The United Kingdom of Great Britain and Northern Ireland, commonly known as the United Kingdom (UK) or Britain, is a sovereign country located off the north-western coast of the European mainland. The United Kingdom includes the island of Great Britain, the north-eastern part of the island of Ireland, and many smaller islands. Northern Ireland is the only part of the United Kingdom that shares a land border with another sovereign state, the Republic of Ireland. Apart from this land border, the United Kingdom is surrounded by the Atlantic Ocean, with the North Sea to the east, the English Channel to the south and the Celtic Sea to the south-west, giving it the 12th-longest coastline in the world. The Irish Sea lies between Great Britain and Ireland. The United Kingdom's 242,500 square kilometres (93,600 sq mi) were home to an estimated 66.0 million inhabitants in 2017.

"Lopping" was the ancient practice of cutting or lopping the boughs and branches of trees by commoners for use as fuel during winter. Thomas Willingale was a man who guarded this right, and every November 11 at midnight, he went into the forest as he believed that if no-one started lopping at the appointed hour, the rights would be lost forever. [1]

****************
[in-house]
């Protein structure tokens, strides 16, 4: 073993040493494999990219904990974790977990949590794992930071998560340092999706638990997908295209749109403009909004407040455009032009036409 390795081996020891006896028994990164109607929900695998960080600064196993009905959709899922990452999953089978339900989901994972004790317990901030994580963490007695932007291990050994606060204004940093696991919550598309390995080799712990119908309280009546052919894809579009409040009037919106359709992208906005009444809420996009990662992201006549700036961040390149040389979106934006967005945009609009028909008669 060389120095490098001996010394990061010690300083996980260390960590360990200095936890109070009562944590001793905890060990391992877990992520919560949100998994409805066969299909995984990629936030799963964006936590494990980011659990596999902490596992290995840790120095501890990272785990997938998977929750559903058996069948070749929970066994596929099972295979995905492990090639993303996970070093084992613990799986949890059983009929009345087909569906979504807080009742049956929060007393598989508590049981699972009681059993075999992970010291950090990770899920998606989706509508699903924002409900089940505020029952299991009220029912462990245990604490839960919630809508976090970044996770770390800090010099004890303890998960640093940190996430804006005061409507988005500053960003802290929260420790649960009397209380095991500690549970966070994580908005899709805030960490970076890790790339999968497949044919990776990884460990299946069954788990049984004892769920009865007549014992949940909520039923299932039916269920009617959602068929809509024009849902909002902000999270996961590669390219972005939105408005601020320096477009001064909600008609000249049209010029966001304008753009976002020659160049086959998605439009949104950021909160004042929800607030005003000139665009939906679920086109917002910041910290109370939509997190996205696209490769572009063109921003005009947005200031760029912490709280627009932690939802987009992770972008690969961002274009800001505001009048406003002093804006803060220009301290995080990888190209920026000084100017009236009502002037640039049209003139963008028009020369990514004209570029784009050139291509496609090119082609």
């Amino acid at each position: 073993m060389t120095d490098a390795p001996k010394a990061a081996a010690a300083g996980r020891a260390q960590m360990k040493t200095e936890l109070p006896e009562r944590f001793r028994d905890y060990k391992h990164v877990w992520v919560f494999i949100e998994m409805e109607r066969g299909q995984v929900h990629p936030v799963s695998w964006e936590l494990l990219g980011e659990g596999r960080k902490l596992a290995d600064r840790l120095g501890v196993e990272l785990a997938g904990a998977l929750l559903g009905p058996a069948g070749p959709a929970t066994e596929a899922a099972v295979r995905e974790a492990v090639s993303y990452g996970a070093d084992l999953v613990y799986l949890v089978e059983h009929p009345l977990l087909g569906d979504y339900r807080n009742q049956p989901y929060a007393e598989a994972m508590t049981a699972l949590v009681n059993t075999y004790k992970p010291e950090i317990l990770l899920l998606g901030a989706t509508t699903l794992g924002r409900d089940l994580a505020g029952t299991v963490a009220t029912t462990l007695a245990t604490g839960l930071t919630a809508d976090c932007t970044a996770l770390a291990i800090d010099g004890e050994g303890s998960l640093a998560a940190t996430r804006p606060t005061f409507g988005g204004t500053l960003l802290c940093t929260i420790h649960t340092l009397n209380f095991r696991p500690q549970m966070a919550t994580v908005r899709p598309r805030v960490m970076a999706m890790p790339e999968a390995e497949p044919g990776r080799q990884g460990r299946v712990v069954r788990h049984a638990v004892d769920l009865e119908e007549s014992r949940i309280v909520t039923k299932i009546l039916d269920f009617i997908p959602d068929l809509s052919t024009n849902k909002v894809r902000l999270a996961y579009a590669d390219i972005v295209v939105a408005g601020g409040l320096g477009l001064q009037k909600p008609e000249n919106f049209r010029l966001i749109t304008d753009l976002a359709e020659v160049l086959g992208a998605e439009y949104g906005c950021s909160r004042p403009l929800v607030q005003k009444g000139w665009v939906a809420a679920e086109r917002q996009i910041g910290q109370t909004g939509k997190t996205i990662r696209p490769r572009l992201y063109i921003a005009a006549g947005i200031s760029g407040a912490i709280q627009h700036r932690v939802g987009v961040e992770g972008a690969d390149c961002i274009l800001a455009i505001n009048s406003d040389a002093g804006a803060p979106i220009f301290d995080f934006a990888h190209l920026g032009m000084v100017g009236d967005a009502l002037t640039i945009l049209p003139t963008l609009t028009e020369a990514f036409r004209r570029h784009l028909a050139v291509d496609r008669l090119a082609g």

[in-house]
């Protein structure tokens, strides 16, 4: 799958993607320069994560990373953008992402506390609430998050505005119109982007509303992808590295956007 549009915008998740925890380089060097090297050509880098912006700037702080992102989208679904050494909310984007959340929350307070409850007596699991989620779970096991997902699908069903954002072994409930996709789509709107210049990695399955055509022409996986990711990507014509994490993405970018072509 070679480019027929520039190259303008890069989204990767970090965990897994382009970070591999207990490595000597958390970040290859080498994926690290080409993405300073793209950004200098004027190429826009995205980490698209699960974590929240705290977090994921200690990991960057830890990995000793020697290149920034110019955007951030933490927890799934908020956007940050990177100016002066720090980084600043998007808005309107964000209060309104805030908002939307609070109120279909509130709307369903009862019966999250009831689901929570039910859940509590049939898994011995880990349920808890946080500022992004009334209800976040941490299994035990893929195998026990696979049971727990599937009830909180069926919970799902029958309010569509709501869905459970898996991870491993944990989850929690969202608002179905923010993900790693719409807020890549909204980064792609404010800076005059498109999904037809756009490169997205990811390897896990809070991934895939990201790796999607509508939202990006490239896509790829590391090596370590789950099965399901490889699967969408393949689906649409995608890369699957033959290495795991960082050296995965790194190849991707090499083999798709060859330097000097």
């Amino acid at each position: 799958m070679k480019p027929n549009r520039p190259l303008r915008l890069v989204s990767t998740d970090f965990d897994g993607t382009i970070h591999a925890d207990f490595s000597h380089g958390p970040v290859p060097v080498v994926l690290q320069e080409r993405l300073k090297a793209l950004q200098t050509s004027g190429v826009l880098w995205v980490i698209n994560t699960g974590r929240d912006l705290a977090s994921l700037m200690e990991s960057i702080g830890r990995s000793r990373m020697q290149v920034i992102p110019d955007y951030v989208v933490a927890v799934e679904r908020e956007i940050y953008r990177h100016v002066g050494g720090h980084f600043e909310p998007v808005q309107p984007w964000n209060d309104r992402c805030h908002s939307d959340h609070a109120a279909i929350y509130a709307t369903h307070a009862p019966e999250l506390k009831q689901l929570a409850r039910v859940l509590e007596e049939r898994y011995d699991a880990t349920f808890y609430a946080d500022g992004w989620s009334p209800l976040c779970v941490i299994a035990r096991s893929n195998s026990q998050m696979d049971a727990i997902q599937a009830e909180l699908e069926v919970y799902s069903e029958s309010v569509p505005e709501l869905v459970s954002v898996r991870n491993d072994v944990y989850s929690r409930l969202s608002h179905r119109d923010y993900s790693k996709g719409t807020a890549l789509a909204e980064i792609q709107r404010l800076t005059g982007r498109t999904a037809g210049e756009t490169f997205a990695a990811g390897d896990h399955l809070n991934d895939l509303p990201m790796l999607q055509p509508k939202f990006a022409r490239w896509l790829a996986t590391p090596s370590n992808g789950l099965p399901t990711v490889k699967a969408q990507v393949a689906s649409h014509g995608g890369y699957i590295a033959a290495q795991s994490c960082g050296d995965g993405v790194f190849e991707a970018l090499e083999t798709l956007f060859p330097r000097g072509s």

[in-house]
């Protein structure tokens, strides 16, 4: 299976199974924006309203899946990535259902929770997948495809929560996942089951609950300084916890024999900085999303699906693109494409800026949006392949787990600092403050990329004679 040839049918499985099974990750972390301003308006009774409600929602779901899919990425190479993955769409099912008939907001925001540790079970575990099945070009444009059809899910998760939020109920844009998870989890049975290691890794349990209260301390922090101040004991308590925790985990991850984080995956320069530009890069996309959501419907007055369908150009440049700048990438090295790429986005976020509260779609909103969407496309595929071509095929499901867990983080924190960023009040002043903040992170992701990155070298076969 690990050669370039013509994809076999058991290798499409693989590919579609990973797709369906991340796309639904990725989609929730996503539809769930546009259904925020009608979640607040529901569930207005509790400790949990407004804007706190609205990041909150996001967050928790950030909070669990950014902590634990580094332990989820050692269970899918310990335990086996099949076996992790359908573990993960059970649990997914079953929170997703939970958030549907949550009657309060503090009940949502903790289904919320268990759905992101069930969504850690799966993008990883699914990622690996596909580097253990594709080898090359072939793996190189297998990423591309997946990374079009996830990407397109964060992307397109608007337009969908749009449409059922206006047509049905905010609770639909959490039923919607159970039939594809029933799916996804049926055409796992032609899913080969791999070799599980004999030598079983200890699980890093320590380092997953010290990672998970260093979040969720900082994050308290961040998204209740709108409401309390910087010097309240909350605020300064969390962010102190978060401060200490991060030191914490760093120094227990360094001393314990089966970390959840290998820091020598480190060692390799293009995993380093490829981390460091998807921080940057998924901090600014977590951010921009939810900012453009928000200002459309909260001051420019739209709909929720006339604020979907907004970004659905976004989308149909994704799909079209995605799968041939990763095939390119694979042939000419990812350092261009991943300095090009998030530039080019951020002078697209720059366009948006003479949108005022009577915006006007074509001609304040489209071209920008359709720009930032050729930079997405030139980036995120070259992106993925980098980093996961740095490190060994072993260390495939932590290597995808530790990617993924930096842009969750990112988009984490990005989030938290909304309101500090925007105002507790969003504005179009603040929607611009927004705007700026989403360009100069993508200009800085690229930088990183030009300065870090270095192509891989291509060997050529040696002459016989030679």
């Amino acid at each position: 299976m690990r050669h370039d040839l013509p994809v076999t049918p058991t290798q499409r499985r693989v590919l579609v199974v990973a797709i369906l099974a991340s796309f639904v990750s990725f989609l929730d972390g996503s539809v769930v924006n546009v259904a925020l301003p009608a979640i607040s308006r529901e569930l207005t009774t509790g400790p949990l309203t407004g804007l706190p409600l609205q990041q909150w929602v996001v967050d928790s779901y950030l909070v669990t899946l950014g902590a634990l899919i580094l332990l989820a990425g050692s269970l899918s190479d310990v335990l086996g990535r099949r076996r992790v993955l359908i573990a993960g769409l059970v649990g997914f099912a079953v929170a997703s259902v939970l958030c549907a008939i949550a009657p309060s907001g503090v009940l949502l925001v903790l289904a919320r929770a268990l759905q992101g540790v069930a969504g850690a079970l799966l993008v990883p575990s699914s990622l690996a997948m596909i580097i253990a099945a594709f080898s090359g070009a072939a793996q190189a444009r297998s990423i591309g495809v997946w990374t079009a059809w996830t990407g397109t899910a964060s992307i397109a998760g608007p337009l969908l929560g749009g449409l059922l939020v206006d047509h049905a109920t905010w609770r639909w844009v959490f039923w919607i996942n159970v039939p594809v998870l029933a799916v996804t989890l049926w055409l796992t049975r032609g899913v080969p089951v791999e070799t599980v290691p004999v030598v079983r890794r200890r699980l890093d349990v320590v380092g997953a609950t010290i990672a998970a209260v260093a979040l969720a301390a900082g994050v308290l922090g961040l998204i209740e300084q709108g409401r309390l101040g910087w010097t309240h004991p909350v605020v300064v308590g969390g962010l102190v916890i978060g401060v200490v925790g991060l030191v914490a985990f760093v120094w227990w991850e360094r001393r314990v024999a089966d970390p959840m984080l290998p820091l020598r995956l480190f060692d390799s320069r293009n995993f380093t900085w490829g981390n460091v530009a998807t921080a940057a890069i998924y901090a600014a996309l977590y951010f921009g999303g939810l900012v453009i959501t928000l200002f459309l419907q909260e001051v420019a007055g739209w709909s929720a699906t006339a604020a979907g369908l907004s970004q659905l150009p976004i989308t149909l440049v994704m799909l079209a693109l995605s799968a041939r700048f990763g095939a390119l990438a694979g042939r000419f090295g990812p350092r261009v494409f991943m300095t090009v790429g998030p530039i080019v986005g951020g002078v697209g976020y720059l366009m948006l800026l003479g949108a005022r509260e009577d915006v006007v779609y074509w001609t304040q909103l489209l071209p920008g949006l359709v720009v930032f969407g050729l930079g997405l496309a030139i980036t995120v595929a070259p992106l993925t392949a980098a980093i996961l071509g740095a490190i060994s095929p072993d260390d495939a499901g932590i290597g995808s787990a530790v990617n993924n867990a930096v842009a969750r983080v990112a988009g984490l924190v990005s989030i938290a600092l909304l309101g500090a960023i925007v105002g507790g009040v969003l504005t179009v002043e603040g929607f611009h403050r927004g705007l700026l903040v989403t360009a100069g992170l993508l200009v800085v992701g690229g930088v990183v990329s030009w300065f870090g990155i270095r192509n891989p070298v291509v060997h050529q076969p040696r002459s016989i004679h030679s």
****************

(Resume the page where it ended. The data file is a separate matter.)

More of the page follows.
In 1860, the lords of the manor were encroaching on the forest to stop the commoners from practicing their lopping rights. There is a legend which cannot be proved or disproved, but is still commonly told in Loughton, that the major local landowner, William Whitaker Maitland, tried to end this custom by inviting all those with rights to lop to a supper at the King's Head pub (now a restaurant in the "Zizzi" chain), in Loughton High Road. He was hoping that by midnight, they would all be too drunk to go into the forest and exercise their rights. The legend says that Thomas Willingale realised treachery was afoot, and at midnight he lopped off a branch before triumphantly returning to the King's Head. [1]